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Giving audiences a “flavour” of what to expect in the new museum

This February Theatre Chef Leo Burtin will be taking our audiences on an online culinary journey through our collection on Thursday 25 February – and you can join in from home too. Audiences will prepare their own dishes at home, before joining Leo for an evening of tasting as he shares stories unearthed from the museum’s archives, each relating to the dish being served.

The event may have sold out (there is a waiting list – email to join) but you can still cook your own dish from home by downloading the recipe here!

Audiences will receive recipes and spice kits in advance and are encouraged to prepare their meals ready for the event, so that everyone can taste together as Leo shares the personal stories behind each dish. Each of the stories come from the museum’s extensive archive and oral history collection, which documents the history of Manchester’s diverse Jewish community and the individuals and communities that helped form it.

Theatre Chef Leo Burtin explains why food is such a powerful way of sharing and connecting: “Eating with others is an opportunity to share the stories that matter to us without using words, calling instead on our other senses. If we are what we eat, then eating together is an opportunity to have more in common while celebrating our differences.”

The event will take place on the first evening of Purim, the Jewish festival celebrating the saving of Jewish people from persecution in the ancient Persian Empire (also known as ‘The Feast of Lots’). At the heart of Purim is a feast in which family and friends gather for a festive meal. Whilst traditional Purim festivities have been constrained by the impact of the pandemic, the museum hopes this event will provide an alternative way to come together and eat with others during extraordinary circumstances.

Design images courtesy of Citizens Design Bureau: Learning kitchen (left) and cafe (right)


Food will be at the heart of the new museum, as the multi-million-pound development includes a brand new café and a learning studio and kitchen where visitors and schools will be able to bake, cook and eat traditional Jewish recipes.

Our Chief Executive Max Dunbar talks of the role food will play in the museum: “We see the museum becoming like a ‘living room’ for the communities of Cheetham Hill and beyond, and our new café and learning kitchen are at the heart of that. Food is integral to creating a space for connection, where people can really feel a sense of belonging and ownership. It will bring people together.”

The new café and learning kitchen will open along with the main museum later in 2021 and will provide a learning experience for visitors to explore Jewish culture and tradition, as well as serving delicious food and refreshments.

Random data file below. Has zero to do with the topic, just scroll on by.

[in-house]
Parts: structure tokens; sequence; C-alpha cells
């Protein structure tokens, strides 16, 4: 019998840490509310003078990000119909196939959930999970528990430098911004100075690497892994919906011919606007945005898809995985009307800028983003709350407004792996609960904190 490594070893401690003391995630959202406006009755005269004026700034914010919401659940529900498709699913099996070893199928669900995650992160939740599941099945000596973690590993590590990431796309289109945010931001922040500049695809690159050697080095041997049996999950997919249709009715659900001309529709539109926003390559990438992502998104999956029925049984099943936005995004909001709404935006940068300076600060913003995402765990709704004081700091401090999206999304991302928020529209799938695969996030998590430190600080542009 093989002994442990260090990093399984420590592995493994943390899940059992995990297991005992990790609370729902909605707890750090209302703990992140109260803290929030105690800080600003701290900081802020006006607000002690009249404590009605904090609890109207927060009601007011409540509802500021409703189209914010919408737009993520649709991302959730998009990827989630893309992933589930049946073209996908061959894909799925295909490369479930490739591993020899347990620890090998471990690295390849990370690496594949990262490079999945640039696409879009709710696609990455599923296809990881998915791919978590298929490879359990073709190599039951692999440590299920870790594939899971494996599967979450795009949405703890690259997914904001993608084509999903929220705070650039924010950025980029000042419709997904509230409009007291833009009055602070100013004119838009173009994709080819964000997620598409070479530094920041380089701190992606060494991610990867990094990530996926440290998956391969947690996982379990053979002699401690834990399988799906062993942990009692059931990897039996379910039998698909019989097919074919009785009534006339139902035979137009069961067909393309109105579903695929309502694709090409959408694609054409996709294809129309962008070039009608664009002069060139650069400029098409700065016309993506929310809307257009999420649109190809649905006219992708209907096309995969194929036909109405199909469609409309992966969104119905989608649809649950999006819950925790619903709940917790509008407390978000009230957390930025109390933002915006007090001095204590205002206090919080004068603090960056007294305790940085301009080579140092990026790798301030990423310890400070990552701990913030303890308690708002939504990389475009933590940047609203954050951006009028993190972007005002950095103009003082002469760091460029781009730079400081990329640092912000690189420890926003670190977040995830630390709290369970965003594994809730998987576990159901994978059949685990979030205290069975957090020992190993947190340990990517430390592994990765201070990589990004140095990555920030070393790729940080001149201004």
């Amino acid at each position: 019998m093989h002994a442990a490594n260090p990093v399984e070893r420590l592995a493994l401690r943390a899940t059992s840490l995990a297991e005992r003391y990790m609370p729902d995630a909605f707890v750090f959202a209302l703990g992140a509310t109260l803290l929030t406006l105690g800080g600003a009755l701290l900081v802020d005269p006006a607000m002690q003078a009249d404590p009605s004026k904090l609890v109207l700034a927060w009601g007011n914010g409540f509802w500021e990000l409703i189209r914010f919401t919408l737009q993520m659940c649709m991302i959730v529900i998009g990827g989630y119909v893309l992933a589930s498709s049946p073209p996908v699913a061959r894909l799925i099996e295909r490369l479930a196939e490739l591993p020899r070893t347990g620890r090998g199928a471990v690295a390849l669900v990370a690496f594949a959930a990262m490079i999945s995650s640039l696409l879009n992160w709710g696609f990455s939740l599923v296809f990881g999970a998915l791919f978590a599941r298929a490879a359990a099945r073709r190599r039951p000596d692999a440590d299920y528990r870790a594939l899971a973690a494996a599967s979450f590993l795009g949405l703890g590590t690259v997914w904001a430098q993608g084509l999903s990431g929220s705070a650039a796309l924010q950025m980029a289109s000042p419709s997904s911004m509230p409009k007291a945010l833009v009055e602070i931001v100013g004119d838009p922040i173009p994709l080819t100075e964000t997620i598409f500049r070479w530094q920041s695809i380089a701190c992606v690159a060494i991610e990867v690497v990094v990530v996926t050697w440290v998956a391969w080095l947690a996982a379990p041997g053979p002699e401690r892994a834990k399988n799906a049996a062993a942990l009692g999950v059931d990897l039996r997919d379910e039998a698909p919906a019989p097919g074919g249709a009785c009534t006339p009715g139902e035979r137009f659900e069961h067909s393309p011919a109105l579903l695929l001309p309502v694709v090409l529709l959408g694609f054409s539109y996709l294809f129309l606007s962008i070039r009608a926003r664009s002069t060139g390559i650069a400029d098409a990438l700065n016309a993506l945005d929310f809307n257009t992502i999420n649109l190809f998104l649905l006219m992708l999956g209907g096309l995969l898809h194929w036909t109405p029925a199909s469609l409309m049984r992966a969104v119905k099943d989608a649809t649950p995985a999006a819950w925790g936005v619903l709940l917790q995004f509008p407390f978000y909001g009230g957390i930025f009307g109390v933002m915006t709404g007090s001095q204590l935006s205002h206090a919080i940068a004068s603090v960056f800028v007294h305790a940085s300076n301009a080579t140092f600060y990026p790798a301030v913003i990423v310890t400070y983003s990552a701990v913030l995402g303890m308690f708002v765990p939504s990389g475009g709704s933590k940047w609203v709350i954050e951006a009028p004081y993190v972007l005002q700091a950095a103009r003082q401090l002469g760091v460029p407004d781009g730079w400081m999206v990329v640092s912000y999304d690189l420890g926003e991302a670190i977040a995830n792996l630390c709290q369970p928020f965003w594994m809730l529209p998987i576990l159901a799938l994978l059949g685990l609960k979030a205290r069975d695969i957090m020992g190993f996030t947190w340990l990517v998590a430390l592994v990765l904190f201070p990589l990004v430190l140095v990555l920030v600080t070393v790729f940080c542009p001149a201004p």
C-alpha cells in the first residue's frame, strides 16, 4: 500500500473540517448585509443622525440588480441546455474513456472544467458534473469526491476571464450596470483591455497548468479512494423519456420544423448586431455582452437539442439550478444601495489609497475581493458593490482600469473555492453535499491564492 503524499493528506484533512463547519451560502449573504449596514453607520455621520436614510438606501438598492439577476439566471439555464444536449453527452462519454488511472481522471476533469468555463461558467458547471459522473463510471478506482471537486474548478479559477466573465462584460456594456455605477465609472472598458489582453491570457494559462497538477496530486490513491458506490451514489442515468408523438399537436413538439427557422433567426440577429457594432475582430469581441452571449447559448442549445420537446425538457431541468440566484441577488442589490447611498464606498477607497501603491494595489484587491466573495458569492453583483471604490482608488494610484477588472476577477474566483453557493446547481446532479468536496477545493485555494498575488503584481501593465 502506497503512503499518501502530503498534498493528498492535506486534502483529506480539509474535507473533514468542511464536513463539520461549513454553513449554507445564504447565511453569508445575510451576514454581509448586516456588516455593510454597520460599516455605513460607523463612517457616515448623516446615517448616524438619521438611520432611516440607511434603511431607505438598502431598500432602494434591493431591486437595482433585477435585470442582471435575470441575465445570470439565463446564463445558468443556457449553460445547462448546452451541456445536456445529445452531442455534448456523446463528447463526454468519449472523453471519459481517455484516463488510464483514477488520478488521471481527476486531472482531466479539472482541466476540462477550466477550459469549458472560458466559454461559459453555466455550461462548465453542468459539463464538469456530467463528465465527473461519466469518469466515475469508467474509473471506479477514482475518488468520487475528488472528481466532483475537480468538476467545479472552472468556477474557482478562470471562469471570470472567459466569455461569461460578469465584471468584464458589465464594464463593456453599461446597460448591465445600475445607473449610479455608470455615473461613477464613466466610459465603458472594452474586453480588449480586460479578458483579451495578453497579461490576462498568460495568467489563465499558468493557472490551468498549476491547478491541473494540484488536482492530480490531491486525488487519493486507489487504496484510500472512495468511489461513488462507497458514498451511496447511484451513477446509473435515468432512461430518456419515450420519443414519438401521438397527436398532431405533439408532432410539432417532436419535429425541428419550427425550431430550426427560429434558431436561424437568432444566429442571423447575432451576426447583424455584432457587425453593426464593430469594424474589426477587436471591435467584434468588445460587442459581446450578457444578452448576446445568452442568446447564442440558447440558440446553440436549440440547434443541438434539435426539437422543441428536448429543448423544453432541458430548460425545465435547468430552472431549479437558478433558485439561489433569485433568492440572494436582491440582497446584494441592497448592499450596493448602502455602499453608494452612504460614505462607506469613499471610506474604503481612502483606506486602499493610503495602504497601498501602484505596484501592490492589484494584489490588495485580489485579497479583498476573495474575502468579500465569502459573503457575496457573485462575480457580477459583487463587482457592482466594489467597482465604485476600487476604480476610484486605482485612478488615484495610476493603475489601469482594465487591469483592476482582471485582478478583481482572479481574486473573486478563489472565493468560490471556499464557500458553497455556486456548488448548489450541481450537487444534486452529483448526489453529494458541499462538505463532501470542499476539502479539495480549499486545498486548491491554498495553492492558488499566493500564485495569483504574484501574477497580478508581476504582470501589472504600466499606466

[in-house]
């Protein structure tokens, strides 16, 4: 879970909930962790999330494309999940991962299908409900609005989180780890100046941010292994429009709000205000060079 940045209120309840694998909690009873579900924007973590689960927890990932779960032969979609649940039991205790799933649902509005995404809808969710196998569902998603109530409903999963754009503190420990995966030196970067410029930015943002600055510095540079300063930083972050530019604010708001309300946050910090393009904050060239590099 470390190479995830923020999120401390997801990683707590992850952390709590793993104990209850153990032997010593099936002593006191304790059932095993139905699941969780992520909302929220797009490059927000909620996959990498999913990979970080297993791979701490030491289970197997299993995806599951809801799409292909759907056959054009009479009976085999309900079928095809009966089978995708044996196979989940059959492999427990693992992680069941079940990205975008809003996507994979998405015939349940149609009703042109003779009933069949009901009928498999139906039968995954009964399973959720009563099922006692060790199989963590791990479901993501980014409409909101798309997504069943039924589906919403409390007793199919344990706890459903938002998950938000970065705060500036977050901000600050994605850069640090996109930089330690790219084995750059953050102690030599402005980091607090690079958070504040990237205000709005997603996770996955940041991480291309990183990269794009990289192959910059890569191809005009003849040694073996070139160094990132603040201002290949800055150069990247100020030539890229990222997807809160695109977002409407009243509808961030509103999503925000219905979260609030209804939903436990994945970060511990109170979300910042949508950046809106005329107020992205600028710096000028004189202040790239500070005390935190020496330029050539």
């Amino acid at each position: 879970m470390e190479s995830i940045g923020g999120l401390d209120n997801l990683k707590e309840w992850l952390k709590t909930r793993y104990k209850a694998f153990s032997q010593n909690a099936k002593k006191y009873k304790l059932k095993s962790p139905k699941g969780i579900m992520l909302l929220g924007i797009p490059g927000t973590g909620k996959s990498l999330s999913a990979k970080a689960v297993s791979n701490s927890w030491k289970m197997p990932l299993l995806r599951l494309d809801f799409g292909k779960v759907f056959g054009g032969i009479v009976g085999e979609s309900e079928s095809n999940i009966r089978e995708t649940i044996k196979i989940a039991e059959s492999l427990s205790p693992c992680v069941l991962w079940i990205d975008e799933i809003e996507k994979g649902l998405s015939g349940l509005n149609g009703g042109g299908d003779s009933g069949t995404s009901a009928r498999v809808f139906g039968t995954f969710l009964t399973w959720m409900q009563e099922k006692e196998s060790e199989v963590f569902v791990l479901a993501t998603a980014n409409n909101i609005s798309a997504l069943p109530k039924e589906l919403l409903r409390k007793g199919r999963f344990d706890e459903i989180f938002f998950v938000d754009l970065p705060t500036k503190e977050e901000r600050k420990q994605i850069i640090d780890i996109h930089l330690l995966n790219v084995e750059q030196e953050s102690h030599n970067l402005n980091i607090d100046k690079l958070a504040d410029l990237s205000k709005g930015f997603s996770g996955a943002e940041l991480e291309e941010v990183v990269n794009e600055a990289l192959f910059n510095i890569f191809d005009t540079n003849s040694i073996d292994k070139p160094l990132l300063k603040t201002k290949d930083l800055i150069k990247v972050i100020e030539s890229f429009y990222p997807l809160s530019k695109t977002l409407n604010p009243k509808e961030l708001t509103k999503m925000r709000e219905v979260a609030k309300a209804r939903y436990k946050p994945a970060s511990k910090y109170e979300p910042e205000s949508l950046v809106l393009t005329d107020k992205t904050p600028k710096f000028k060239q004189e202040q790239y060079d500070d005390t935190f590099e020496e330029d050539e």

The wider Eat the Archives project will continue over the summer, as part of Leo’s artist residency with the museum. It will create a theatrical dining experience like no other, in which audiences will be able to physically dine together as they share stories, recipes and memories in a variety of settings.

Eat the Archives: Appetiser will take place online at 7pm on Thursday 25 February. For more information visit:


Music in our Synagogue: our second Synagogue Nights Season of music this March

Manchester Jewish Museum will be celebrating Jewish music with our new season of Synagogue Nights: intimate performances in our stunning 1874 Synagogue. From Klezmer ensembles to Baroque quartets, musical theatre and pop covers to Hebrew world jazz, we are showcasing Jewish music in all its diversity.

Manchester Jewish Museum launches Holocaust Memorial Day project with Imperial War Museums

On Holocaust Memorial Day 2022 we will launch a year-long project that will culminate on Holocaust Memorial Day 2023 with a public event and hosting a travelling exhibition sharing lesser known Holocaust and Second World War stories from across the UK. The project is part of Imperial War Museum’s Second World War & Holocaust Partnership Programme and will be working with local artist Becky Prestwich and young people from across Manchester.

Looking back on 2021

As 2021 draws to a close we just wanted to reflect on what an enormous year it’s been for the museum and some of the highlights. We’re excited for what next year will bring and just wanted to say THANK YOU to everyone who made it possible.

A more sustainable Manchester Jewish Museum – COP26 update

On Thursday 4 November we were proud to speak at The Carbon Literacy Project's Museum Sector Day as part of the COP26 Conference. We have been working with BuroHappold, Carbon Literacy Project and Museums Development NorthWest to build a more sustainable Manchester Jewish Museum for future generations to enjoy.

Chief Executive Max Dunbar to hand over the new Manchester Jewish Museum

After 10 years and a multi-million redevelopment and reopening, Manchester Jewish Museum Chief Executive Max Dunbar and Chair of the Trustees Andrew Singer QC will step down as they hand over the new museum to someone new, to lead the organisation during the next stage of its journey.

Yankl & Der Beanstalk revives Yiddish Pantomime once more

On Thursday 2 December Manchester Jewish Museum will be transported to the magical lands of Brick Lane and Hampstead with a bawdy and infectiously fun take on a classic Yiddish pantomime. We speak to director Samuel Ranger about how they are hoping to revive Yiddish pantomime for a new generation.